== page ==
AG sues nonprofit for misusing grants intended for BIPOC communities

Attorney General (AG) Bob Ferguson announced on Tuesday that his office is suing a nonprofit organization based in Vancouver. The lawsuit asserts that the organization's founder and executive director paid herself nearly $1 million in charitable grants intended to serve communities of color in southwest Washington.

According to the AG’s lawsuit, Ophelia Noble, founder and executive director of the Noble Foundation, allegedly paid herself hundreds of thousands of dollars from foundation funds to buy vehicles for herself and her mother back in 2019. It also asserts that Noble directed the foundation to buy her father’s house and resell it to her at a cheap discount. 

The lawsuit names Ophelia, the Noble Foundation, both her parents – who are also foundation directors, Alyce Noble, Joann Hampton and Virginia Prioleau.

According to AG Bob Ferguson, Noble’s misuse of funds brought in from generous donations is a violation of Washington’s Nonprofit Corporation Act, which has potential penalties of up to $5,000 per violation.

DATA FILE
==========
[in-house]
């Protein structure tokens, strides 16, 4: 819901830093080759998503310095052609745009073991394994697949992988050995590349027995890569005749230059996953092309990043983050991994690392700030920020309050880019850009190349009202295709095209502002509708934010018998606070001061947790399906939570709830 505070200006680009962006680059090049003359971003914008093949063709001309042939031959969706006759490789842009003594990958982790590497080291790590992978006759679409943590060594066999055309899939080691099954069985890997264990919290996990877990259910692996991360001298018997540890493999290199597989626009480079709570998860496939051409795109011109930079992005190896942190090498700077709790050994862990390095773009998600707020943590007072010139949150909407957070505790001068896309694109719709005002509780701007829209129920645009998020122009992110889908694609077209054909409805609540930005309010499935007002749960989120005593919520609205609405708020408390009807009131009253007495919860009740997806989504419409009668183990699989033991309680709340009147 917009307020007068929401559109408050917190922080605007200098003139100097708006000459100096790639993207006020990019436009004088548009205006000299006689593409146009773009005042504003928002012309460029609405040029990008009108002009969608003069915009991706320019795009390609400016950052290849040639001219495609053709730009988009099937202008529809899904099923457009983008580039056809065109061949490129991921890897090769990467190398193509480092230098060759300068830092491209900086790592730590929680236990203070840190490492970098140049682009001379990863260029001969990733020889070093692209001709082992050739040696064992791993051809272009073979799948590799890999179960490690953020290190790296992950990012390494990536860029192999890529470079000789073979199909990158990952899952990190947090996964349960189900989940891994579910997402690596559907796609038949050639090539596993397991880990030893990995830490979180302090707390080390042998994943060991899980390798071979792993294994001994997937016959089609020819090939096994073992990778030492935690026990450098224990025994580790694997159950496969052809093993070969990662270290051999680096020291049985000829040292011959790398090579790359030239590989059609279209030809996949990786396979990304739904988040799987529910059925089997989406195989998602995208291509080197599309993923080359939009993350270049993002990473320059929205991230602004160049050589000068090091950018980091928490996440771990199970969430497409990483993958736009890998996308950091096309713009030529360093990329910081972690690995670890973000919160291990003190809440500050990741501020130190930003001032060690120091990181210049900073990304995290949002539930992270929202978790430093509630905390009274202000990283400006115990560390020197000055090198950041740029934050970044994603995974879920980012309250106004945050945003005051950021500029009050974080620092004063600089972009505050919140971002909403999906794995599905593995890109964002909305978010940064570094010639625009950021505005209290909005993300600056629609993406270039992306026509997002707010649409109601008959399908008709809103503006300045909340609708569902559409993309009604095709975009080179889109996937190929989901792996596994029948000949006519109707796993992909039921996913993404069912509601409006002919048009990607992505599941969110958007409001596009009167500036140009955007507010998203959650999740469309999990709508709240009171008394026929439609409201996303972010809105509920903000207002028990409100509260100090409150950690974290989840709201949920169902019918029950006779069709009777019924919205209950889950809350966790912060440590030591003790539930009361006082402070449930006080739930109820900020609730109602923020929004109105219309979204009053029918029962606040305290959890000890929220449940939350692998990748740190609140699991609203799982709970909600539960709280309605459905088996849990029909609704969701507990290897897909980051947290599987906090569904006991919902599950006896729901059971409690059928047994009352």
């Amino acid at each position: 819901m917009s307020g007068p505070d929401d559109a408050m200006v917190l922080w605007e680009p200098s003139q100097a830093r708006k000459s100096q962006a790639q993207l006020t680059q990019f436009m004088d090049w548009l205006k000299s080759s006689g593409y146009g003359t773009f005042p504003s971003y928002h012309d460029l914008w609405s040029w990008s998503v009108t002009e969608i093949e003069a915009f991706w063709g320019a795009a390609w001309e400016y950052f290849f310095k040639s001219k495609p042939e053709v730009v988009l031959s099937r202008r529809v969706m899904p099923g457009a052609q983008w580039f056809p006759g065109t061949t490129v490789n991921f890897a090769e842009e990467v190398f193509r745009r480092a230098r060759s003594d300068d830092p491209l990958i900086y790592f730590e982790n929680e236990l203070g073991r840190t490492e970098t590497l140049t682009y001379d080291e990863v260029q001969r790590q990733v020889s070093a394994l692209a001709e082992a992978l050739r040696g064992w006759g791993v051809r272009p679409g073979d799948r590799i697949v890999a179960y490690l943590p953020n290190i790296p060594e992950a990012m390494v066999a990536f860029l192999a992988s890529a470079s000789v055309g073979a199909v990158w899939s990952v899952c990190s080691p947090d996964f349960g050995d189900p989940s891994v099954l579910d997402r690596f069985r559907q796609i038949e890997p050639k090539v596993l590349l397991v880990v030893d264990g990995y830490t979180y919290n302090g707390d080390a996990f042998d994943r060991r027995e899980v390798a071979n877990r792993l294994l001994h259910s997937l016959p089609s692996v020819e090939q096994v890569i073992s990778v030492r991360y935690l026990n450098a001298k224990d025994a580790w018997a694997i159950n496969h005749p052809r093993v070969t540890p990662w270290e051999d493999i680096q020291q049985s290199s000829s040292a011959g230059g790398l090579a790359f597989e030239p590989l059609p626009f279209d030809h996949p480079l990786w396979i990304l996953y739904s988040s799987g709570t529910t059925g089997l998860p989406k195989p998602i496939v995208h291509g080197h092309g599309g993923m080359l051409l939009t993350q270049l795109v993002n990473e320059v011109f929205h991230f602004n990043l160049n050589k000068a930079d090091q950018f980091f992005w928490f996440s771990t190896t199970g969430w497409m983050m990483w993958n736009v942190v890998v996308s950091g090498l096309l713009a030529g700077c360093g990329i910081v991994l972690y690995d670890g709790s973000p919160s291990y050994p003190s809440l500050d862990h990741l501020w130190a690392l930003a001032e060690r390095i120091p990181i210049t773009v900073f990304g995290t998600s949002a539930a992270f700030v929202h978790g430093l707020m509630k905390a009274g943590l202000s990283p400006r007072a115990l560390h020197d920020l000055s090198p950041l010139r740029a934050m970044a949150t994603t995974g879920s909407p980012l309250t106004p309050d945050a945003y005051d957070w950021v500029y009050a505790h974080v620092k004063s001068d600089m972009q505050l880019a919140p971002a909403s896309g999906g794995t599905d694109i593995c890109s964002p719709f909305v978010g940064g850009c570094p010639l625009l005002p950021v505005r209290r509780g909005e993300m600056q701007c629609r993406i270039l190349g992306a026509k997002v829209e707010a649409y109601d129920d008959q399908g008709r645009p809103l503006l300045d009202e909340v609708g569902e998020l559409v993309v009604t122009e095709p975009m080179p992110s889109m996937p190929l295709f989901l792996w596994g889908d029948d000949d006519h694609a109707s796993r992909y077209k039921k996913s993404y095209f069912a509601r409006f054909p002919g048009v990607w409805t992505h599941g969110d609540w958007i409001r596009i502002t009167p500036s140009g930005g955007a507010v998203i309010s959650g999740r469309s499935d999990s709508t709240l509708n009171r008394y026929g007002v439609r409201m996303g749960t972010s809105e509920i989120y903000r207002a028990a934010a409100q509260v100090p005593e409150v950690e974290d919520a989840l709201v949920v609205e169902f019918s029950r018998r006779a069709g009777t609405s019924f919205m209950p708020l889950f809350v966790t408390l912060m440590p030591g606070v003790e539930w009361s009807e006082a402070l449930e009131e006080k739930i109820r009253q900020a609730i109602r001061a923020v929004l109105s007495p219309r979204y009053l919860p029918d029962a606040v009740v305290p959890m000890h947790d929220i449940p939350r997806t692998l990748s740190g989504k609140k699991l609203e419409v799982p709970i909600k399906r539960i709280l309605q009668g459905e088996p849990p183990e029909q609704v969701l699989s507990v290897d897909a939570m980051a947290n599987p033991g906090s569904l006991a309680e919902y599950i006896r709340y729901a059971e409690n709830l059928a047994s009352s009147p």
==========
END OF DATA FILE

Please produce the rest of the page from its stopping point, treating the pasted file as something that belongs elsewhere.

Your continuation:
Ferguson says he will ask the court to order her and her co-defendants to return the money so it can be directed toward its intended purpose of helping BIPOC communities in Vancouver, Kelso and Longview. He will also ask the court to dissolve the foundation and prevent Noble and her co-defendants from serving for any Washington nonprofit in the future.


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"Preying on the generosity of Washingtonians is shameful — and unlawful," Ferguson said. "We will hold those responsible accountable and work to ensure the diverted money is paid back and directed towards its intended purpose: advancing racial equity and serving communities of color."

According to the AG’s Office, the Noble Foundation began in 2012, but really started to expand in 2019 during the pandemic and at a time when the public’s attention was focused on racial injustice and policing issues. It provided emergency rent assistance, cash assistance for general household needs and community education about COVID-19 and vaccinations.


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The lawsuit does point out that most of the money raised by the foundation was spent properly, but large grants from private entities were misused, or accepted without proper approval from the board.